- Oxfordshire CCG must look again at maternity reconfiguration plan, says IRP
- Oxford University Hospitals must continue trying to recruit obstetricians
- IRP says “lack of knowledge or inexperience” hindering service change across England
- CCG says it will do better
An independent review has recommended Jeremy Hunt knocks back an NHS decision to downgrade a general hospital’s maternity services.
The Independent Reconfiguration Panel also told the health and social care secretary, in advice published this week, a “lack of knowledge” about consultation and engagement was hampering service change across the NHS.
In August, Oxfordshire Clinical Commissioning Group approved controversial plans to permanently downgrade Horton General Hospital’s maternity service to a midwife-led only unit. The unit had been temporarily downgraded 10 months prior as Oxford University Hospitals Foundation Trust, which runs the hospital, said it could not recruit enough doctors to run a safe obstetric service.
Oxfordshire’s joint health overview and scrutiny committee referred the decision to Mr Hunt, saying the consultation process was inadequate and the proposals were not in the interests of the area. Mr Hunt passed them to the IRP.
The IRP said this week it found “further action was required locally before a final decision is made about the future of maternity services in Oxfordshire”. It said OUH must continue the recruitment process for obstetric doctors at Horton until a final outcome is reached.
A Department of Health and Social Care spokeswoman said Mr Hunt would “respond in due course”. The IRP’s advice is normally accepted.
The panel said a “more detailed appraisal” of alternative options for Horton’s maternity service was needed, as the CCG’s initial review “fell short”. However, it said pressure on resources “must be confronted honestly by all parties”.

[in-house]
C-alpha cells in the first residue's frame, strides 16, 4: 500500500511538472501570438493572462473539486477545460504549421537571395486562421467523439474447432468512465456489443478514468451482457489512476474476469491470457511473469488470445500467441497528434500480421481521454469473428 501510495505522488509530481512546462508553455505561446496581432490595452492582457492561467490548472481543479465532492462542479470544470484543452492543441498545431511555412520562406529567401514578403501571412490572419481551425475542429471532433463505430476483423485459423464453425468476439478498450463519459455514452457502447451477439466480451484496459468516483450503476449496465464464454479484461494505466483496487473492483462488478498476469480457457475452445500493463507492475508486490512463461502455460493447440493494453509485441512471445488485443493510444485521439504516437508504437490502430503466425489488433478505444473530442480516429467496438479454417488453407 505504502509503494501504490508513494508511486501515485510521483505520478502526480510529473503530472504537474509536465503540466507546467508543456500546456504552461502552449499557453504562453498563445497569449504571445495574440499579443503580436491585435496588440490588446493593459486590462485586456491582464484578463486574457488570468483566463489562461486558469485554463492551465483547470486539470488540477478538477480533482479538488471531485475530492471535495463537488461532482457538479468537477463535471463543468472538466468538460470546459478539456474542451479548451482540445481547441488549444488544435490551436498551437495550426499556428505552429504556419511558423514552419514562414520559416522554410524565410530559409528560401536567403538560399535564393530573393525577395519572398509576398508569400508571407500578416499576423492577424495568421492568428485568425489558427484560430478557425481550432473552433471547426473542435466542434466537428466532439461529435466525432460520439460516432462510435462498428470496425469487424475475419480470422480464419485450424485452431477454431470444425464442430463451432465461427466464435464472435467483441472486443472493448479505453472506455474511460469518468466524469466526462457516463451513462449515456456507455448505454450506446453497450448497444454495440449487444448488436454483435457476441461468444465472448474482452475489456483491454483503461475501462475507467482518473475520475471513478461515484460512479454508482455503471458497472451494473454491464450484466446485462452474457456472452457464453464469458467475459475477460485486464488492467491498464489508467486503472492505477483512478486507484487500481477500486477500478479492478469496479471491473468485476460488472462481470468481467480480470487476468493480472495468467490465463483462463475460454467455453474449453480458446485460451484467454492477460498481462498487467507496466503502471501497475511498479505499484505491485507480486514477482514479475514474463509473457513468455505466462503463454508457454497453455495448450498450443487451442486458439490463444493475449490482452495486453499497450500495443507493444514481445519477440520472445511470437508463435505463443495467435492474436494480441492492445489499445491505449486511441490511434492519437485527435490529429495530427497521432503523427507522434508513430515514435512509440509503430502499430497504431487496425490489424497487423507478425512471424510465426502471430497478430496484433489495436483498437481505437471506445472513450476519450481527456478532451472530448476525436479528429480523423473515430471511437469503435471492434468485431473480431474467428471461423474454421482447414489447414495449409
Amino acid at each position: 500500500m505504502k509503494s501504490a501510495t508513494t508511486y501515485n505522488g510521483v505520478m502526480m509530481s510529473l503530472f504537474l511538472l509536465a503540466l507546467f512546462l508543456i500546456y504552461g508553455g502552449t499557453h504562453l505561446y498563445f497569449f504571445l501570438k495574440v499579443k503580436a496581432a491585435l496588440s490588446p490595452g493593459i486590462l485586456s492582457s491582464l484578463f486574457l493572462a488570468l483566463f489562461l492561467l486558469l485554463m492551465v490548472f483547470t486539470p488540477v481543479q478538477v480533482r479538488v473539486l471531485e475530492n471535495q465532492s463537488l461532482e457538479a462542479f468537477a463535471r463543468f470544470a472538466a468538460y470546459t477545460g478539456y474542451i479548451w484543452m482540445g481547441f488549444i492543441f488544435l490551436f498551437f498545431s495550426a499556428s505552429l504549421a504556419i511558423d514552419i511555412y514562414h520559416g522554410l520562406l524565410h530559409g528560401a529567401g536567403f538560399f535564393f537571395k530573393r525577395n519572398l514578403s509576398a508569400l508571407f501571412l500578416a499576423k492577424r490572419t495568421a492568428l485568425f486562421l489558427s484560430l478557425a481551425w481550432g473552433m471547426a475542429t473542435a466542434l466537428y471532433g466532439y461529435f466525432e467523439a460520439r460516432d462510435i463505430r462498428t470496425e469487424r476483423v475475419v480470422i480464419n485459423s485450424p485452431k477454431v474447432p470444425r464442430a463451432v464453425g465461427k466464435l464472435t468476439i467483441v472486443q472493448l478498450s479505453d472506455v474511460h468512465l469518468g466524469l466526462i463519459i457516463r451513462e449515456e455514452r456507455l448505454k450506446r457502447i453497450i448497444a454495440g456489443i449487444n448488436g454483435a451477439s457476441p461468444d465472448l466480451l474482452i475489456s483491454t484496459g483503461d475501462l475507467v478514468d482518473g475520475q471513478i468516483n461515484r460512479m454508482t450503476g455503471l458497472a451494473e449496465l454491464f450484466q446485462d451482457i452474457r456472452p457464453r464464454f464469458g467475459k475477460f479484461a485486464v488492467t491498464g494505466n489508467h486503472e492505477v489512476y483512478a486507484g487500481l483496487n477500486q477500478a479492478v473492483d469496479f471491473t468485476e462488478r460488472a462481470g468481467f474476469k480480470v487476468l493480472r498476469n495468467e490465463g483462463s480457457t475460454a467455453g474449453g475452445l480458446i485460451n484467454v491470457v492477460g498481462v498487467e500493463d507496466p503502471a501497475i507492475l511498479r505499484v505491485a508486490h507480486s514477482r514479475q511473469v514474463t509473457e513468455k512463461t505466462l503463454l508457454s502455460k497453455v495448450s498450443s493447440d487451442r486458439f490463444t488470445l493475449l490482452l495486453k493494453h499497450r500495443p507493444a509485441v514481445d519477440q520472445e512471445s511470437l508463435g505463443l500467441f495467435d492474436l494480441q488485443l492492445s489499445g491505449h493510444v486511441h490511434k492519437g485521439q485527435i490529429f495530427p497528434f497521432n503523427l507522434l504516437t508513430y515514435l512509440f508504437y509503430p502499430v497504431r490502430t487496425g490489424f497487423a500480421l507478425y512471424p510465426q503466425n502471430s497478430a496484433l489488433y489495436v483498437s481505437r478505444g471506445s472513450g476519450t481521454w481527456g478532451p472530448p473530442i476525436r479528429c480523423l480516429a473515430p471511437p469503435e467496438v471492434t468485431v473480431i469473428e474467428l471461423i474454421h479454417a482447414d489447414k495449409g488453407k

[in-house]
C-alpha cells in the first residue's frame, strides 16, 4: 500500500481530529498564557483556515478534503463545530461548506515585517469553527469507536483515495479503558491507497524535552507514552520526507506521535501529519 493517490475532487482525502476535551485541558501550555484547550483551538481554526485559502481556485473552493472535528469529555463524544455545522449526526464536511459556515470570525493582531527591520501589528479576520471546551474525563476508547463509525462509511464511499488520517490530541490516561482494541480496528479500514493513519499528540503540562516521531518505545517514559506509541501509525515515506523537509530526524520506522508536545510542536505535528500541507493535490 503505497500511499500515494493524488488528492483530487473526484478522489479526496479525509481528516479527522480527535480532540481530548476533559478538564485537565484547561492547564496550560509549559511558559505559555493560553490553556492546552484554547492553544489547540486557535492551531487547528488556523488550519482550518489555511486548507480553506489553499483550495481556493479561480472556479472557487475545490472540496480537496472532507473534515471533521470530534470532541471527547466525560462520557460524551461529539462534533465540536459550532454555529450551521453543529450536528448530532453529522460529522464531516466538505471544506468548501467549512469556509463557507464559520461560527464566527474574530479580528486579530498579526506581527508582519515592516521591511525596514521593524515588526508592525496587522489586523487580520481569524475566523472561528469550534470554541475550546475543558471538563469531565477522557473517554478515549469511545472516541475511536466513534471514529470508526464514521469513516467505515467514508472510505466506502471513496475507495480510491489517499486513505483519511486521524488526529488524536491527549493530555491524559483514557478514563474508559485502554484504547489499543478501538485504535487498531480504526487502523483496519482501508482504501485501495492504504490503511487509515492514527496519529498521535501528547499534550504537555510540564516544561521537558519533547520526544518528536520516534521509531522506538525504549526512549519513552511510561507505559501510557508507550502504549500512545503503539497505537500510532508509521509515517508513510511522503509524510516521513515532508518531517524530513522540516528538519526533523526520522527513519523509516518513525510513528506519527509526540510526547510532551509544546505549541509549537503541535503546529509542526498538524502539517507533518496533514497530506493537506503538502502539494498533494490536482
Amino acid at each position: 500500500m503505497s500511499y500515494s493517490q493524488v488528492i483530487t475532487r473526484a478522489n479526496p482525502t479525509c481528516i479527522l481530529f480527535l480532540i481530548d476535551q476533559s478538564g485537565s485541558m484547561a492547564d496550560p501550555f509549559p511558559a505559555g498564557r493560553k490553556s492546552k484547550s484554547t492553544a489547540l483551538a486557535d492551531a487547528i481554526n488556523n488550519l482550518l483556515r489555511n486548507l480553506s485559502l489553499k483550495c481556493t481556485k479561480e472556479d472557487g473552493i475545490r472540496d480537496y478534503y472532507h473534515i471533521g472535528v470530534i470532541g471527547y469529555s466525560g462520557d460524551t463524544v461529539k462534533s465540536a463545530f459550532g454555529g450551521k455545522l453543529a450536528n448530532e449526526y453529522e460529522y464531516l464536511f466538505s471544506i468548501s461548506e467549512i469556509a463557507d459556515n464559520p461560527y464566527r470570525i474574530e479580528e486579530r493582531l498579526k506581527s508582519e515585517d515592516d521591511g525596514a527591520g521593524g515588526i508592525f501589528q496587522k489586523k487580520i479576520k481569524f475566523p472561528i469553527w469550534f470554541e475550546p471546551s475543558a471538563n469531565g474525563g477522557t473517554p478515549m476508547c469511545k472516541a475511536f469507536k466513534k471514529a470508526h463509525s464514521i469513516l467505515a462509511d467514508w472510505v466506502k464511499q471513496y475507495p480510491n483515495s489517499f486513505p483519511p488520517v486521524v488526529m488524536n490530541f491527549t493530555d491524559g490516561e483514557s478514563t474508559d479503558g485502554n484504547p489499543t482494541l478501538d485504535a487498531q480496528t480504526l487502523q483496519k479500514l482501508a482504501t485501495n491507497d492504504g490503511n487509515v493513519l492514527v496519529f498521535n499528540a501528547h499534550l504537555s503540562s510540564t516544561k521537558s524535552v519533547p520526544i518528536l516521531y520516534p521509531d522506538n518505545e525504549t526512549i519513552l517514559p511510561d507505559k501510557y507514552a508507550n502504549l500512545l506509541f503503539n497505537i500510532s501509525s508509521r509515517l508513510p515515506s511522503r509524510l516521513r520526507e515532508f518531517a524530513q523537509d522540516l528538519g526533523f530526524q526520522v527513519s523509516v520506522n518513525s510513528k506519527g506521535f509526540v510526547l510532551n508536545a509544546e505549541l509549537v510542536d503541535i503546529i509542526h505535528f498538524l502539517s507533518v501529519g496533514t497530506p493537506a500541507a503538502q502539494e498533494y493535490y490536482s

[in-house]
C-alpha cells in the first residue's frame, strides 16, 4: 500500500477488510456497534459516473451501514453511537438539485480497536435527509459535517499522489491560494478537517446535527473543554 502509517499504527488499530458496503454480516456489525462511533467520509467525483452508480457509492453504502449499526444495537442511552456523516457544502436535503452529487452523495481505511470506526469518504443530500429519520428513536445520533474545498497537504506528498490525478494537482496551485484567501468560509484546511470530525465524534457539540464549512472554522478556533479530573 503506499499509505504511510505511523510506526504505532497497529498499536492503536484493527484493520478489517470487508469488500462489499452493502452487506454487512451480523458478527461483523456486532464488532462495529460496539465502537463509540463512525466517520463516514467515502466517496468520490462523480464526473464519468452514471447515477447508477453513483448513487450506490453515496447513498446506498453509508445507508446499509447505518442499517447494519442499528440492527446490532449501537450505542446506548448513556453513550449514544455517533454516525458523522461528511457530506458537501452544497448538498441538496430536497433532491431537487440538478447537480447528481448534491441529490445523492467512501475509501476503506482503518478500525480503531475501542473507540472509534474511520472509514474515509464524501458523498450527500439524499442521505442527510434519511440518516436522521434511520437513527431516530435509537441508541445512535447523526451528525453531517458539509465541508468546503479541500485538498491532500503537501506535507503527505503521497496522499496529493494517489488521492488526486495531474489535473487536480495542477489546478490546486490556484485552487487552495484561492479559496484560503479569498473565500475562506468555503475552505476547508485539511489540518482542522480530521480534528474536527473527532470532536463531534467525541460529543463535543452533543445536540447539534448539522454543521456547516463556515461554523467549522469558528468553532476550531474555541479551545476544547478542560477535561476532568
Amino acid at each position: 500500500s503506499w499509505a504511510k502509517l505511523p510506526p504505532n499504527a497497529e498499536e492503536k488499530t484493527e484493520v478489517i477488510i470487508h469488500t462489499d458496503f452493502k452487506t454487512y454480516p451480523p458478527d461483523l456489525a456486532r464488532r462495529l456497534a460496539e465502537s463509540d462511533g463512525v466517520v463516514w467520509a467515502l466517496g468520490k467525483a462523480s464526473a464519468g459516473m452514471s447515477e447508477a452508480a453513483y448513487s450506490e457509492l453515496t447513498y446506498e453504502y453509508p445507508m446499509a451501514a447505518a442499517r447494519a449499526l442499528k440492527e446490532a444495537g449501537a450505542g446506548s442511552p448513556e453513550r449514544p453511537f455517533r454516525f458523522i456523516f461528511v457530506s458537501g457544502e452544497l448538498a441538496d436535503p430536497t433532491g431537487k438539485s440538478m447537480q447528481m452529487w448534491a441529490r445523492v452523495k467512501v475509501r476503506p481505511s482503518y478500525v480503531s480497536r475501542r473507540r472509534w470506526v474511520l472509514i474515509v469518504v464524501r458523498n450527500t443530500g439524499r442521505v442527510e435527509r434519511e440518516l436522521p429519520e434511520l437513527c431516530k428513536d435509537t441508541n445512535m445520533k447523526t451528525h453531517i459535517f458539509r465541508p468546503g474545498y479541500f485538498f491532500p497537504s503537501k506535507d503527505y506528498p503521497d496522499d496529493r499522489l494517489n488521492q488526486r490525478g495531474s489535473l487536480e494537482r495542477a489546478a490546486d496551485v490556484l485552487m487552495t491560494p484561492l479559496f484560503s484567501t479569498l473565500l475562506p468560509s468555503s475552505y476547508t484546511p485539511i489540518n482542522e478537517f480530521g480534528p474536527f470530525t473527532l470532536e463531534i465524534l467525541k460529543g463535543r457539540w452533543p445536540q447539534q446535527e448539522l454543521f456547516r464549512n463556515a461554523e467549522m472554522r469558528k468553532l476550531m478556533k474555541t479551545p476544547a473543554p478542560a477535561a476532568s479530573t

The IRP found the CCG’s decision to consult in two parts was flawed because decisions about obstetric services “inevitably influence” other services such as midwife led units across Oxfordshire, and paediatrics, which it hoped to consult on separately.
CCG chief officer Louise Patten said: “I will personally ensure that the CCG and wider health system approach the IRP recommendations in a way that ensures all stakeholders feel involved and informed.”
The CCG said last week it will approach “the next phase in a very different way”.
Wider NHS lessons
The IRP also used its report to suggest that the Oxfordshire case reflected wider failings in consultation and engagement on service change, particularly in relation to sustainability and transformation partnerships.
It found Oxfordshire had failed to meet a “requirement to form a joint scrutiny board” of all affected local authorities, which included Northamptonshire and Warwickshire in addition to Oxfordshire. The report also said the plans formed part of the wider Buckinghamshire, Oxfordshire and Berkshire West STP.
The review said: “The complexity of consulting on issues on this scale is not to be underestimated and requires a level of preparation, cooperation and exchange of information that many NHS bodies and their local authority counterparts may not previously have faced.”
It recommended that the DHSC and NHS England “consider” whether guidance around health scrutiny regulations is “sufficiently understood and used effectively”, especially for STPs. It said a “lack of knowledge or inexperience seems to be preventing” effective scrutiny “in some places”.
The report also confirmed that a first referral to Mr Hunt by the scrutiny committee about the initial temporary downgrade of Horton’s maternity services had not been found “suitable for full review”. A judicial review brought by four councils was heard in December but “dismissed” by the judge.
IRP review; information provided to HSJ